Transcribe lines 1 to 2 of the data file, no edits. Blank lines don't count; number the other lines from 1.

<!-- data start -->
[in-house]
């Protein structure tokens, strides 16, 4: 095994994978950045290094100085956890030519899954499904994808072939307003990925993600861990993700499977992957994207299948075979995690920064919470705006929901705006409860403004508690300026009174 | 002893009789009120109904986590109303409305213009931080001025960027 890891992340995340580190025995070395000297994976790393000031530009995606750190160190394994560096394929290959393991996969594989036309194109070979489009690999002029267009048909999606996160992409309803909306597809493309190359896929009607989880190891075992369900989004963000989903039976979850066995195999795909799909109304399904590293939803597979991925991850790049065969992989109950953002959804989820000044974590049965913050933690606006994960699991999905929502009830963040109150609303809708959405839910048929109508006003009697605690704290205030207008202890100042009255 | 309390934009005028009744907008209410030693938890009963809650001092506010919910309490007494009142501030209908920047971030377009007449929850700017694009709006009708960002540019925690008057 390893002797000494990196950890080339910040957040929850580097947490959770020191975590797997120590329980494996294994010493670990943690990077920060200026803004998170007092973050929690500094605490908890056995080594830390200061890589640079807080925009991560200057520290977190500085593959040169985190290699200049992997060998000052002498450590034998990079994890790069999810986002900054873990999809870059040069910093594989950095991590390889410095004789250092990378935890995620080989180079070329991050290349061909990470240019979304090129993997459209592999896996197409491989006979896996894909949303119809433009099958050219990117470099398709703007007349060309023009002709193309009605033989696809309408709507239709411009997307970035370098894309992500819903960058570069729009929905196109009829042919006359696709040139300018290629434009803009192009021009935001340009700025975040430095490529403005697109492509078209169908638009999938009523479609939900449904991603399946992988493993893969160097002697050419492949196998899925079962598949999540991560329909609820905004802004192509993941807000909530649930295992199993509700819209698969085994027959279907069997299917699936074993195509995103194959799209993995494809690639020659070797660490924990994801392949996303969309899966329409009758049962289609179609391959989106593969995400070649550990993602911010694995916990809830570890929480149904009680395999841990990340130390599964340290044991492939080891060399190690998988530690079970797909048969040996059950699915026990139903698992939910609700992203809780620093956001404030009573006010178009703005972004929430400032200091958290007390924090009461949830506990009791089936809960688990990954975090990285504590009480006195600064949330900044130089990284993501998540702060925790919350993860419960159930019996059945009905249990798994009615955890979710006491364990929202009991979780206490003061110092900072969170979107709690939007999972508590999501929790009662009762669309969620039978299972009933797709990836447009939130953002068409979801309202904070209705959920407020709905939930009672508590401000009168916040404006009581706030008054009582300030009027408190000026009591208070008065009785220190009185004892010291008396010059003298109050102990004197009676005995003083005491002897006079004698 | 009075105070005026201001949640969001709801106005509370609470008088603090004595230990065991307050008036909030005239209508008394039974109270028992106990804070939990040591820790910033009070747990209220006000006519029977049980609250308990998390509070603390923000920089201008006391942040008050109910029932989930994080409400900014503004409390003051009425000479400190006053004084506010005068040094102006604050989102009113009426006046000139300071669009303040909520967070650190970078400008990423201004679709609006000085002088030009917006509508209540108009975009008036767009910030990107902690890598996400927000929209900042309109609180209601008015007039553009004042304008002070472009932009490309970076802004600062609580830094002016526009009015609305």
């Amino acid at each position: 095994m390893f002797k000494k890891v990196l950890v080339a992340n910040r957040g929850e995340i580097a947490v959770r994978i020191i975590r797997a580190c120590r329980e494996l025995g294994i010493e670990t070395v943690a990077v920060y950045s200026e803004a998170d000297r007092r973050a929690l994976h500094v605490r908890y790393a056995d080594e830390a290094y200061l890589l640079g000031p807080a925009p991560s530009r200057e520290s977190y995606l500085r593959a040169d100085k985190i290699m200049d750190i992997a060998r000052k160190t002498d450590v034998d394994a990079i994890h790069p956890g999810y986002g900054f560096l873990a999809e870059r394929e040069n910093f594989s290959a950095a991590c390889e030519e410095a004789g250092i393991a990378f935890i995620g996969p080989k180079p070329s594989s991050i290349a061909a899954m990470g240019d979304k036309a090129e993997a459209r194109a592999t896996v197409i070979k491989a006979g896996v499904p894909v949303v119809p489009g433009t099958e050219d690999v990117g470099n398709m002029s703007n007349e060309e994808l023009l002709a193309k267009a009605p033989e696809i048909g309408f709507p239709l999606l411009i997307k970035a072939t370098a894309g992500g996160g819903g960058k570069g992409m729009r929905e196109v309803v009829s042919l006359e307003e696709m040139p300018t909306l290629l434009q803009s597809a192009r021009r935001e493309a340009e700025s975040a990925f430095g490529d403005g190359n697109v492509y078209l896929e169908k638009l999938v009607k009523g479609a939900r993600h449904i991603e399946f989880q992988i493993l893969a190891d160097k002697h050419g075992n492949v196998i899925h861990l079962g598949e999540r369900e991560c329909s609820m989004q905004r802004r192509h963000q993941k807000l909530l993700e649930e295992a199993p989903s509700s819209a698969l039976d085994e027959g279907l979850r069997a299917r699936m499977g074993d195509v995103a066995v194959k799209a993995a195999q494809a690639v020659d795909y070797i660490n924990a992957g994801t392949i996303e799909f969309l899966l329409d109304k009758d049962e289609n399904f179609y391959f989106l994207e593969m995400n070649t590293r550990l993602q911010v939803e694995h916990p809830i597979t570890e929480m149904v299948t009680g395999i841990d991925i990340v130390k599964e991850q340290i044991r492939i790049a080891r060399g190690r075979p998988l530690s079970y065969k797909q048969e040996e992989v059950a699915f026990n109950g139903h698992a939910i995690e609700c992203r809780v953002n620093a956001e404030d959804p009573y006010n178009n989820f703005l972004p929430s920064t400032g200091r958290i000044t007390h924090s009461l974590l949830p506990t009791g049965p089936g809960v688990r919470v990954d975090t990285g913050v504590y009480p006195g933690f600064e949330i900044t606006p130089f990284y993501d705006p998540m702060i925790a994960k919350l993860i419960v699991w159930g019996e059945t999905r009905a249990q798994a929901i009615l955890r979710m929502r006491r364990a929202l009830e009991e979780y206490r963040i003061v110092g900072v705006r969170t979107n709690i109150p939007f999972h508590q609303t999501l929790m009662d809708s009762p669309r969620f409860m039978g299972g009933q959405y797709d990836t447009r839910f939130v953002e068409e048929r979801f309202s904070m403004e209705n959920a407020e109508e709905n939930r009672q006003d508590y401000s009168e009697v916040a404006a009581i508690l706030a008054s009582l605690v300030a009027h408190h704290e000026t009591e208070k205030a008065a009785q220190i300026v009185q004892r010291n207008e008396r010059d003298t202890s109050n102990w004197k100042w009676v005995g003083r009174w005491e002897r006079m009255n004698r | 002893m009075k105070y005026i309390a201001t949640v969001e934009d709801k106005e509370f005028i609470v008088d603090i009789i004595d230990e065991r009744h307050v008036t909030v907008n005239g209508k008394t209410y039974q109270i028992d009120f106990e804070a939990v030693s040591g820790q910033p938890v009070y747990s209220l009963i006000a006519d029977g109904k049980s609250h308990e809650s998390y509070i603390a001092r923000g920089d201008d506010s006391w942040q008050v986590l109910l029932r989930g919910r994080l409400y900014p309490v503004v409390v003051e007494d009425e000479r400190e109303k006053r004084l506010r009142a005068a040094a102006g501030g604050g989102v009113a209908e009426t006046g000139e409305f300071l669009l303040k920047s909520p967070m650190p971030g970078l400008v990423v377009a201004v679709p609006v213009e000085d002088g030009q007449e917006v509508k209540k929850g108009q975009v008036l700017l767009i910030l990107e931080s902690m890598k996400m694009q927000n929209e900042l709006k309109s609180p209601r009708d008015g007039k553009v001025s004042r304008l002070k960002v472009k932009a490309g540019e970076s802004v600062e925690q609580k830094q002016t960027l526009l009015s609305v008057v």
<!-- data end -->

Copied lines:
[in-house]
């Protein structure tokens, strides 16, 4: 095994994978950045290094100085956890030519899954499904994808072939307003990925993600861990993700499977992957994207299948075979995690920064919470705006929901705006409860403004508690300026009174 | 002893009789009120109904986590109303409305213009931080001025960027 890891992340995340580190025995070395000297994976790393000031530009995606750190160190394994560096394929290959393991996969594989036309194109070979489009690999002029267009048909999606996160992409309803909306597809493309190359896929009607989880190891075992369900989004963000989903039976979850066995195999795909799909109304399904590293939803597979991925991850790049065969992989109950953002959804989820000044974590049965913050933690606006994960699991999905929502009830963040109150609303809708959405839910048929109508006003009697605690704290205030207008202890100042009255 | 309390934009005028009744907008209410030693938890009963809650001092506010919910309490007494009142501030209908920047971030377009007449929850700017694009709006009708960002540019925690008057 390893002797000494990196950890080339910040957040929850580097947490959770020191975590797997120590329980494996294994010493670990943690990077920060200026803004998170007092973050929690500094605490908890056995080594830390200061890589640079807080925009991560200057520290977190500085593959040169985190290699200049992997060998000052002498450590034998990079994890790069999810986002900054873990999809870059040069910093594989950095991590390889410095004789250092990378935890995620080989180079070329991050290349061909990470240019979304090129993997459209592999896996197409491989006979896996894909949303119809433009099958050219990117470099398709703007007349060309023009002709193309009605033989696809309408709507239709411009997307970035370098894309992500819903960058570069729009929905196109009829042919006359696709040139300018290629434009803009192009021009935001340009700025975040430095490529403005697109492509078209169908638009999938009523479609939900449904991603399946992988493993893969160097002697050419492949196998899925079962598949999540991560329909609820905004802004192509993941807000909530649930295992199993509700819209698969085994027959279907069997299917699936074993195509995103194959799209993995494809690639020659070797660490924990994801392949996303969309899966329409009758049962289609179609391959989106593969995400070649550990993602911010694995916990809830570890929480149904009680395999841990990340130390599964340290044991492939080891060399190690998988530690079970797909048969040996059950699915026990139903698992939910609700992203809780620093956001404030009573006010178009703005972004929430400032200091958290007390924090009461949830506990009791089936809960688990990954975090990285504590009480006195600064949330900044130089990284993501998540702060925790919350993860419960159930019996059945009905249990798994009615955890979710006491364990929202009991979780206490003061110092900072969170979107709690939007999972508590999501929790009662009762669309969620039978299972009933797709990836447009939130953002068409979801309202904070209705959920407020709905939930009672508590401000009168916040404006009581706030008054009582300030009027408190000026009591208070008065009785220190009185004892010291008396010059003298109050102990004197009676005995003083005491002897006079004698 | 009075105070005026201001949640969001709801106005509370609470008088603090004595230990065991307050008036909030005239209508008394039974109270028992106990804070939990040591820790910033009070747990209220006000006519029977049980609250308990998390509070603390923000920089201008006391942040008050109910029932989930994080409400900014503004409390003051009425000479400190006053004084506010005068040094102006604050989102009113009426006046000139300071669009303040909520967070650190970078400008990423201004679709609006000085002088030009917006509508209540108009975009008036767009910030990107902690890598996400927000929209900042309109609180209601008015007039553009004042304008002070472009932009490309970076802004600062609580830094002016526009009015609305």